I bought this book because it was the most recently published travel guide on Beijing at the time (Dec '03). I have been living in Beijing for 3 months and have been to several of the places the book recommends. The facts in it are usually accuate; some prices, restaurant names, and phone numbers have changed since the book was published.
My main qualm with this book is the referencing... it is completely inconvenient. First of all, the Chinese characters of location names are listed in the back of the book, instead of with the desriptions (like most books). This makes is difficult to show people the characters of the place you are looking for if you're lost.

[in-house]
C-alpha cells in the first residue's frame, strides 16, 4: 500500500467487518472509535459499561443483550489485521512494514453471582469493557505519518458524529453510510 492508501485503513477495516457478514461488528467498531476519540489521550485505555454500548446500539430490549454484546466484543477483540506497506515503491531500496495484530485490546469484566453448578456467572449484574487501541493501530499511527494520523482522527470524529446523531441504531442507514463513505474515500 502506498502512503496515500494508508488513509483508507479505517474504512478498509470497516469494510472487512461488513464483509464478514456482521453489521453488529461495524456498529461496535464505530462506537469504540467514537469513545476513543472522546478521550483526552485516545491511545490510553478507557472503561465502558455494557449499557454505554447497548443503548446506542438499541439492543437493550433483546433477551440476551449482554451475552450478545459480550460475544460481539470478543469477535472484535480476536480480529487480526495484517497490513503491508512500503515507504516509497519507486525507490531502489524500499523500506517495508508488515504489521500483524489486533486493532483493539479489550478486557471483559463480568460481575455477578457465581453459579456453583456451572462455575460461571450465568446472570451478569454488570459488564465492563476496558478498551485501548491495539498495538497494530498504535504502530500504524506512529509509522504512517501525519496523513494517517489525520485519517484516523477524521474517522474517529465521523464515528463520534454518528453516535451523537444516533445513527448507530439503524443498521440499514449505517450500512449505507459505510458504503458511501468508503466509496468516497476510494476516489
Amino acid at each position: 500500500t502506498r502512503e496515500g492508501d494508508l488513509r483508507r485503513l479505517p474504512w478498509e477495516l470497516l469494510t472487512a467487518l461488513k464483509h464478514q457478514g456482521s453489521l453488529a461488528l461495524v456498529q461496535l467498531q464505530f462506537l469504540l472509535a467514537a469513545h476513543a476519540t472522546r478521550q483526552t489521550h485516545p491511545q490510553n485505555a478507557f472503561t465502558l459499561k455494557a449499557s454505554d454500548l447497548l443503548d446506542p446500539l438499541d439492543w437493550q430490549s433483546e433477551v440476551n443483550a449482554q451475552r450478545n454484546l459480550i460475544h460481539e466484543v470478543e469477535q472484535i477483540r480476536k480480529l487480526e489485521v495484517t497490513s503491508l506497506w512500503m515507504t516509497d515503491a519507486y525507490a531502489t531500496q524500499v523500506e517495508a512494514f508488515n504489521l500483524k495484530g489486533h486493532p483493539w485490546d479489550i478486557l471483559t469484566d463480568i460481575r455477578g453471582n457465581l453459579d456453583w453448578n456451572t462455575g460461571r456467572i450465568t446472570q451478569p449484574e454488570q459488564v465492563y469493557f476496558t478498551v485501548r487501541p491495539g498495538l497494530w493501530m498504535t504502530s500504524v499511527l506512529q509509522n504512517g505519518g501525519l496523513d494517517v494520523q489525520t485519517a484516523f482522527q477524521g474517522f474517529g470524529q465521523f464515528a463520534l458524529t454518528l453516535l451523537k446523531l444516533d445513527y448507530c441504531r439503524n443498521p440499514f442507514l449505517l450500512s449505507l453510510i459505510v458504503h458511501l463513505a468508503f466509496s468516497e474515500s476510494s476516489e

Also, if you are looking at one of the book's maps, and want to find out more about a certain location, there is no page reference. You have to look the place up in the index and then flip to the description.
Similarly, there are no map references in the sight-descriptions. (The book has several maps.) You have to guess which map the place would be on, based on the very basic directions given in the description. This can be a pain!!!
Otherwise, the book proved useful. My friends that had the Lonely Planet guide said that is was much less acurate than my book. Also check out Let's Go when deciding which book to buy.
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- Link: http://www.amazon.com/Frommers-Beijing-Complete-Guides/dp/076453873X